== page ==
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Last Updated: Saturday, 13 August 2005, 01:31 GMT 02:31 UK
Killing puts Sri Lanka peace at risk
By Priyath Liyanage
Editor, BBC Sinhala service

Former Sri Lankan Foreign Minister Lakshman Kadirgamar
Kadirgamar was a Tamil who was popular among the majority
The assassination of Foreign Minister Lakshman Kadirgamar comes at a time when the peace process in Sri Lanka is in deep crisis.

Many of the recent killings in the eastern and northern areas of the country have put a heavy strain on the stalled peace process.

In her recent statements, President Chandrika Kumaratunga has stressed the importance of the negotiations.

She vowed to continue efforts to resume talks with the Tamil Tigers.

On the other hand, Mr Kadirgamar was critical of the concessions given to the Tamil Tigers as a result of the three-and-half-year-old ceasefire agreement.

Even in a recent birthday tribute to the president, he questioned the impartiality of the role of the Norwegian facilitators.

Vocal critic

The killing of Mr Kadirgamar will put enormous pressure on the president and her government.

She heads a minority government after her former coalition partners, the Sinhala nationalist JVP, left in protest against the signing of a joint deal with the Tamil Tigers to distribute aid to victims of last December's tsunami.

The JVP always favoured the foreign minister and had backed him to be the prime minister in the coalition government.

Mr Kadirgamar was a Tamil who was very popular among the Sinhala majority.

He was vocal about alleged rebel atrocities over the years, and was instrumental in getting the Tamil Tigers banned in several countries, including the UK and the US.

He campaigned against a separate Tamil Nation and always said a solution would be found within a unitary state.

His international campaign angered the Tamil Tiger leadership.

The finger of suspicion over his killing will be pointed towards the Tamil Tigers. They regarded Mr Kadirgamar as one of their main targets.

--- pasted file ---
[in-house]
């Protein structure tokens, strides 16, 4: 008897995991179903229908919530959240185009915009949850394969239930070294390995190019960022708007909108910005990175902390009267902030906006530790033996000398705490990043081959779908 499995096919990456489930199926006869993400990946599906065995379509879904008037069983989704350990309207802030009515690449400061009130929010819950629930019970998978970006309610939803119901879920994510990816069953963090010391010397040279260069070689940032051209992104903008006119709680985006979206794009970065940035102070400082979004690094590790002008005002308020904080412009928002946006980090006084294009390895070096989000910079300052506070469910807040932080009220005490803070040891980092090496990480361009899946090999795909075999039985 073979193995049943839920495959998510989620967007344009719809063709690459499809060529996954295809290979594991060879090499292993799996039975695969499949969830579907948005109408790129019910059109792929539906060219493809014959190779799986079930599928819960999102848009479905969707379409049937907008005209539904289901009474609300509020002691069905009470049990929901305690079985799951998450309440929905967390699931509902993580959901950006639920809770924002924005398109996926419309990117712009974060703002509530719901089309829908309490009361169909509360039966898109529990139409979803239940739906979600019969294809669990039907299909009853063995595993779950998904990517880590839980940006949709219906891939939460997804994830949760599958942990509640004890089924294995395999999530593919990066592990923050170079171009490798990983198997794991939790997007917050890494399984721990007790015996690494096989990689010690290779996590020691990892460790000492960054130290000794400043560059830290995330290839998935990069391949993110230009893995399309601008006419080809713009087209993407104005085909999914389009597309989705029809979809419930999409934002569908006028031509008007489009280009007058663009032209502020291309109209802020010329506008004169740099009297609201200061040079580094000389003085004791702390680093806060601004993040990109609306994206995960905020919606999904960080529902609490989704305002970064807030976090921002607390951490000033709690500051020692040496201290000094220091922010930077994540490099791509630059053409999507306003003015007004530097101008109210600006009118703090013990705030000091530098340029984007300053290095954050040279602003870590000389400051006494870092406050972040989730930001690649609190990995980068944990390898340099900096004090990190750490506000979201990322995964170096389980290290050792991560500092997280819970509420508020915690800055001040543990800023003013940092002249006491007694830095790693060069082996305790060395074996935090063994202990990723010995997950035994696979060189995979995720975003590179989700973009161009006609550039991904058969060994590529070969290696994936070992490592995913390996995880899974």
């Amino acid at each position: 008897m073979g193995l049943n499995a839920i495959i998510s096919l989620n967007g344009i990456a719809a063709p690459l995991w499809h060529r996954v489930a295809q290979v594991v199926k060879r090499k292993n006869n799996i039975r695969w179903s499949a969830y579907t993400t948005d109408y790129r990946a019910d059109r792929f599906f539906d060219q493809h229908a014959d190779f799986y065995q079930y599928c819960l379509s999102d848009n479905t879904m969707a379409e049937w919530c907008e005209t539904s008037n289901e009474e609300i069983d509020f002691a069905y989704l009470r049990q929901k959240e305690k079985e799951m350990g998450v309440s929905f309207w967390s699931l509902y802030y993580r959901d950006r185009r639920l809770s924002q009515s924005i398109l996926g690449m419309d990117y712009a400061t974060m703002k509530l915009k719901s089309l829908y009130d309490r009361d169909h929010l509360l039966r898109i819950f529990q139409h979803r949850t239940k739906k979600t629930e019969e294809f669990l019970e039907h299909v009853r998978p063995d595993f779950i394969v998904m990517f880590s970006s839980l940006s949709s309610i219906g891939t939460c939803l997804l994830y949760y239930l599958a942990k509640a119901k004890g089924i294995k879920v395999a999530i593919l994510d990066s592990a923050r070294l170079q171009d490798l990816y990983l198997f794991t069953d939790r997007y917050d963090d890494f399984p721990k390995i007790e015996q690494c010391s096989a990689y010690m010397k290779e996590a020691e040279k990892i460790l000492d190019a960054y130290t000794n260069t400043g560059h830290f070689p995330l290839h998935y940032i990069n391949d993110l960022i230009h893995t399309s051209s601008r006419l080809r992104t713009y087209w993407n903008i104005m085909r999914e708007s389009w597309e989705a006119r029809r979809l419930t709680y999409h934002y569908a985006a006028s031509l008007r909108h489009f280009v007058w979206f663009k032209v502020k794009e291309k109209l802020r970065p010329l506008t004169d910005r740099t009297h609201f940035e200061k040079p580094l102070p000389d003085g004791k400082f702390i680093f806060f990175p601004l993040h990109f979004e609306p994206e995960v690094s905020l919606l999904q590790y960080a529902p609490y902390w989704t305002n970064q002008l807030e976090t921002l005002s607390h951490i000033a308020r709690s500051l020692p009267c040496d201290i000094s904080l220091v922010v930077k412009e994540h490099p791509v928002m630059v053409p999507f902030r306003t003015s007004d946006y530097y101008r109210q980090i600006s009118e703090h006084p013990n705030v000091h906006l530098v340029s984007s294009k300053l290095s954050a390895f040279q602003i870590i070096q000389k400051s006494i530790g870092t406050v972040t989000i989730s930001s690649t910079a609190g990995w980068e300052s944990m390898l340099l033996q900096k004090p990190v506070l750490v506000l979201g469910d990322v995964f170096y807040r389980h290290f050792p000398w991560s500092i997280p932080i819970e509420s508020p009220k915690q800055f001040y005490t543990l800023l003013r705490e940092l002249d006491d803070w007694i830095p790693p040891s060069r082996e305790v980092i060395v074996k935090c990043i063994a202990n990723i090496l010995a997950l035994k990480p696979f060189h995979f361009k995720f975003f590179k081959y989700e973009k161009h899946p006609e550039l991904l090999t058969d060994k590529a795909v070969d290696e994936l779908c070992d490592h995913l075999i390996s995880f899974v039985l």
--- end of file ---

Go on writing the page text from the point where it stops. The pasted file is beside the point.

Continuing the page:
If the Tamil Tigers did not carry out the assassination, they will have to publicly deny it and condemn it. The rebels are not known to have accepted responsibility for many of the attacks they have carried out during the past three decades.

If this is the work of the Tamil Tigers, then they are in breach of the ceasefire agreement. Under its terms, they agreed not to carry out any political killings.

'War of attrition'

The foreign minister was a well known figure in the international community. His assassination will increase overseas pressure against the Tamil rebels.

Mr Kadirgamar's killing will also further polarise the people and the political parties of Sri Lanka.

Tamil Tiger patrol
The Tigers say the government is backing a covert war against them

The chief peace negotiator and political theorist of the Tamil Tigers, Anton Balasingham, last Thursday accused the government of "covertly supporting a dirty war of attrition" against the rebels.

He warned that the increasing tension had the potential to explode into fully-fledged armed conflict.

Mr Balasingham also said the government had failed in its truce obligations to disarm paramilitaries allegedly working with the army.

His claims came at a time when both sides were accused of carrying out assassinations of opponents in spite of the ceasefire obligations.

Meanwhile, the critics of the peace process will protest even more against any further negotiations with the Tamil Tigers.

The pressure may not mean a call to arms immediately, but the government may feel that it is increasingly pushed against the wall.




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